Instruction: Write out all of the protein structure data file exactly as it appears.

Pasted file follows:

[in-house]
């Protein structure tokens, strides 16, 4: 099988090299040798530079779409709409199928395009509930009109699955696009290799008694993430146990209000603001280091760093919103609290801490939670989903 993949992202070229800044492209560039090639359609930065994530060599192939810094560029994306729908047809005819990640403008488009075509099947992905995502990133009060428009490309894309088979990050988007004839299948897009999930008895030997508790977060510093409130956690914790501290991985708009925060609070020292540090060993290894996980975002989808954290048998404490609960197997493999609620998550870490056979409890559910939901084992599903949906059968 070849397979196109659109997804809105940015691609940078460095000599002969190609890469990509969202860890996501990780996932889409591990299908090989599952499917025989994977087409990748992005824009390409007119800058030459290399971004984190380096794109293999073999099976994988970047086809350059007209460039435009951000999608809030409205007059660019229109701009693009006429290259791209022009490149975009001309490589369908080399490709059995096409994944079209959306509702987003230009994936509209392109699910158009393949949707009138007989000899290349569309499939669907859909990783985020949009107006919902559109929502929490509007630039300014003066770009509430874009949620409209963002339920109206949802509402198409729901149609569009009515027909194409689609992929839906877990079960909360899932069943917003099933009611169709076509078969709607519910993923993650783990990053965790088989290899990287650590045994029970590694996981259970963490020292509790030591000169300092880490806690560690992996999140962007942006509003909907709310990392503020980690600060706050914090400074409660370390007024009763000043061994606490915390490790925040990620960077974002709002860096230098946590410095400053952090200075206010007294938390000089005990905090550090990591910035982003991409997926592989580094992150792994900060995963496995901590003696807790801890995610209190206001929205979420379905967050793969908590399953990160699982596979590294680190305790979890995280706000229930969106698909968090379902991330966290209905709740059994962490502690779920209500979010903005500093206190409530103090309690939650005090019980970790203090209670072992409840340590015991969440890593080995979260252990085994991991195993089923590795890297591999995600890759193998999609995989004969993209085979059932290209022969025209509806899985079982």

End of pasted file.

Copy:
[in-house]
């Protein structure tokens, strides 16, 4: 099988090299040798530079779409709409199928395009509930009109699955696009290799008694993430146990209000603001280091760093919103609290801490939670989903 993949992202070229800044492209560039090639359609930065994530060599192939810094560029994306729908047809005819990640403008488009075509099947992905995502990133009060428009490309894309088979990050988007004839299948897009999930008895030997508790977060510093409130956690914790501290991985708009925060609070020292540090060993290894996980975002989808954290048998404490609960197997493999609620998550870490056979409890559910939901084992599903949906059968 070849397979196109659109997804809105940015691609940078460095000599002969190609890469990509969202860890996501990780996932889409591990299908090989599952499917025989994977087409990748992005824009390409007119800058030459290399971004984190380096794109293999073999099976994988970047086809350059007209460039435009951000999608809030409205007059660019229109701009693009006429290259791209022009490149975009001309490589369908080399490709059995096409994944079209959306509702987003230009994936509209392109699910158009393949949707009138007989000899290349569309499939669907859909990783985020949009107006919902559109929502929490509007630039300014003066770009509430874009949620409209963002339920109206949802509402198409729901149609569009009515027909194409689609992929839906877990079960909360899932069943917003099933009611169709076509078969709607519910993923993650783990990053965790088989290899990287650590045994029970590694996981259970963490020292509790030591000169300092880490806690560690992996999140962007942006509003909907709310990392503020980690600060706050914090400074409660370390007024009763000043061994606490915390490790925040990620960077974002709002860096230098946590410095400053952090200075206010007294938390000089005990905090550090990591910035982003991409997926592989580094992150792994900060995963496995901590003696807790801890995610209190206001929205979420379905967050793969908590399953990160699982596979590294680190305790979890995280706000229930969106698909968090379902991330966290209905709740059994962490502690779920209500979010903005500093206190409530103090309690939650005090019980970790203090209670072992409840340590015991969440890593080995979260252990085994991991195993089923590795890297591999995600890759193998999609995989004969993209085979059932290209022969025209509806899985079982």